Thursday, July 31, 2008

The one that got away

I wish I could go back and re-edit one of the major papers from my M.A.

Just the other day I was thinking about 'real' words (no doubt because of some recent posts on LL) and I remembered a comment by a fine professor in the margin of my paper in which I investigated Virginia Woolf's commentary on ostracization and her use of Greek as a tool of inclusion intrusion and transcendence to the unobtainable.

Dr J-G wrote "I don't find enamoration in the dictionary" and suggested a word like enamourment instead.

And I just rolled over. I guess I wanted her to stamp her OK on the paper and send me on my way.

But enamoration was so much better! And in a paper that's all about daring to speak in ways that aren't expected or common and to say things that are not approved by existing systems I was supposed to say 'I don't want to pick a word that that meets your approval to indicate a state of rapture. I can't help but resist you.'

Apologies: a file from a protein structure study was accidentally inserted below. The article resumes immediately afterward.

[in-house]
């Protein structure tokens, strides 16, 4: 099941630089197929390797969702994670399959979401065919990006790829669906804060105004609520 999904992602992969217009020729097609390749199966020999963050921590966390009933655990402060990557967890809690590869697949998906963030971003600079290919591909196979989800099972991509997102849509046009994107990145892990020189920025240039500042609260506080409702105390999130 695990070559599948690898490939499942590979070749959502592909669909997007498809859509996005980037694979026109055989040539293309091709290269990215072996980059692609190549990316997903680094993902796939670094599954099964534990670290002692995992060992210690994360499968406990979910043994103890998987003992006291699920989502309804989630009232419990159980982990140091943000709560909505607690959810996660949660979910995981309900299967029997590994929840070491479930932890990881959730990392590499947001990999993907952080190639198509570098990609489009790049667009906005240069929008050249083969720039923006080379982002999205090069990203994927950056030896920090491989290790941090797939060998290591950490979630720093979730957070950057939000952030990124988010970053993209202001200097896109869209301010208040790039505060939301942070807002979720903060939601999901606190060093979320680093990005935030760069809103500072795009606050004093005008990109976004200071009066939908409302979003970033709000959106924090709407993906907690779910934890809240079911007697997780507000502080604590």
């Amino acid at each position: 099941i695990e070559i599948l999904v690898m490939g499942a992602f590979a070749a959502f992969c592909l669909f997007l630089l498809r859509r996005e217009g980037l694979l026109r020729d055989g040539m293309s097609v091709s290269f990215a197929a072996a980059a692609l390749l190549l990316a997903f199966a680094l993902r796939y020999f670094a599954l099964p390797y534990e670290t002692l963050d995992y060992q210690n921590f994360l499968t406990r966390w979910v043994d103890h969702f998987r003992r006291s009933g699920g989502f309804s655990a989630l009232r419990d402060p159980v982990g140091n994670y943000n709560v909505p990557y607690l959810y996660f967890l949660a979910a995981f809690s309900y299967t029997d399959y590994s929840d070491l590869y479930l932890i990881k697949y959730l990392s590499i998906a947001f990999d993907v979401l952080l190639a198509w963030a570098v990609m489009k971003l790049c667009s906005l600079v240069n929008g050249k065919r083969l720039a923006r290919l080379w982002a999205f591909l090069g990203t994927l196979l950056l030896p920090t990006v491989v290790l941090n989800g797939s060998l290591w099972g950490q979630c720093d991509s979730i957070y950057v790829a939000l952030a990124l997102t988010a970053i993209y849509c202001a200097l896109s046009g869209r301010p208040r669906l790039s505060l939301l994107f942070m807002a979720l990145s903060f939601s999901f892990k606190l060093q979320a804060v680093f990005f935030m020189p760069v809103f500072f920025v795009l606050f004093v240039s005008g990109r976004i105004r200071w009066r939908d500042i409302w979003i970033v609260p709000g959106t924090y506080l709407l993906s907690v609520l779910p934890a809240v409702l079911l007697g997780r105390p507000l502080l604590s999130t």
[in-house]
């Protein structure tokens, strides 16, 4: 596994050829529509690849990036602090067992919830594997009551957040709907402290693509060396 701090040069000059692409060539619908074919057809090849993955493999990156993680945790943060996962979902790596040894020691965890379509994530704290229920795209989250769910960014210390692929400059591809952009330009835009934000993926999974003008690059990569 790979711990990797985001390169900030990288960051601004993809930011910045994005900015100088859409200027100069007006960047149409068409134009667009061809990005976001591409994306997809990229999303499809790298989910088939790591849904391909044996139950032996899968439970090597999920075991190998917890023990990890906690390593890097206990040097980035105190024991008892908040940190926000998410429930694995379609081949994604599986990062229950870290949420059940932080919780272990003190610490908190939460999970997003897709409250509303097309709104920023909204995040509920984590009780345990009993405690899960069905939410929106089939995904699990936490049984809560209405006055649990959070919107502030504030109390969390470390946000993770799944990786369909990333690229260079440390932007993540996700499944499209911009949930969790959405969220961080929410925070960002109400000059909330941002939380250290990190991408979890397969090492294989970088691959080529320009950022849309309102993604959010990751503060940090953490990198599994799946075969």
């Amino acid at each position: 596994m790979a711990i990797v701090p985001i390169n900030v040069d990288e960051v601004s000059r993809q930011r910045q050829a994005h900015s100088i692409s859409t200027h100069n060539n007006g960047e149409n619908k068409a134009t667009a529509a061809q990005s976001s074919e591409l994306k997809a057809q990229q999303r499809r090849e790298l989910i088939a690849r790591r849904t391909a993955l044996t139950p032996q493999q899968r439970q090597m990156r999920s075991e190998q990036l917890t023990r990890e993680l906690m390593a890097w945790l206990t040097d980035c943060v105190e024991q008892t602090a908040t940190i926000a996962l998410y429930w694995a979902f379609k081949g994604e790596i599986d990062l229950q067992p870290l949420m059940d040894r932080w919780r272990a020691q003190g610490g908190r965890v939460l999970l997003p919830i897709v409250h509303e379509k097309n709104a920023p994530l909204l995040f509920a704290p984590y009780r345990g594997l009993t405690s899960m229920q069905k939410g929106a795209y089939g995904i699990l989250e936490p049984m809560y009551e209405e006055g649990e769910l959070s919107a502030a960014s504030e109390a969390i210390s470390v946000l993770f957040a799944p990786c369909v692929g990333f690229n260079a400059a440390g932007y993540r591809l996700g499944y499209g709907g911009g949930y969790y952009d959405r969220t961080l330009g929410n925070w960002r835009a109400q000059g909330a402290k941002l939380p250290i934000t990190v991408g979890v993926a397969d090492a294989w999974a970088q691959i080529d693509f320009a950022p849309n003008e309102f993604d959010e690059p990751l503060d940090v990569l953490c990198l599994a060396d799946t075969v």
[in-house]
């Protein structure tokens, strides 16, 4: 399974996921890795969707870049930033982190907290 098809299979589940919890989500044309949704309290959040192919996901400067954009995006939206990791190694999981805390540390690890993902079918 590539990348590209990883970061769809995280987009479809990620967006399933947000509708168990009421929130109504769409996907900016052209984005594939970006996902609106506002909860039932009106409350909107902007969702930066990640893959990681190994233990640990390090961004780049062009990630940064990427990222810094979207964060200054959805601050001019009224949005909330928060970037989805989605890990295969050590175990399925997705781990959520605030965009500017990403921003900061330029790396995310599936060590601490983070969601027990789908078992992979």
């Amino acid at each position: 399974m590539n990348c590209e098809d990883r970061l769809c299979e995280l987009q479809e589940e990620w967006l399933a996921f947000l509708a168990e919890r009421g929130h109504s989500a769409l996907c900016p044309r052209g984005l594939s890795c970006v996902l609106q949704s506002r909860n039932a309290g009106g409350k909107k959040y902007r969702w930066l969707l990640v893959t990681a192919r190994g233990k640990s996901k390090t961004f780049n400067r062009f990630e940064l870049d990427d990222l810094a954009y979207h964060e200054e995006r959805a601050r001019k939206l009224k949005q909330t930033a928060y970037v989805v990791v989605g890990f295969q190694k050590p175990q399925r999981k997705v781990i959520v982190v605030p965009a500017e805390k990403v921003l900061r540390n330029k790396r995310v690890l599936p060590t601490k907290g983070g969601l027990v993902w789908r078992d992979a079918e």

But I could have even used her argument against her. Enamoration is in the OED. And it falls under a headword with that gorgeous and the lovely Obs. rare tag. And it is defined simply as ecstacy of love. Oh I wish I had stuck with it. It was a paper that began with And as the first word of an interrogative sentence. I began with a presumptuous demand for an eely answer.

And yet I was unwilling to take either approach: to argue that the word was sanctioned by the OED; or (more romantically) stick with my word because I wanted to use it and it worked.

Plus those four nasals in enamourment are so klutzy.


  1. Hear, hear, for archaic and Obs. rare.

  2. For what it's worth, looks like they cleared my blog in less than 24 hours.

  3. Enamourment is an ugly word. Plus, it sounds more like a result than a state.

    But my position is that if you use productive affixes you have indeed used a "word".


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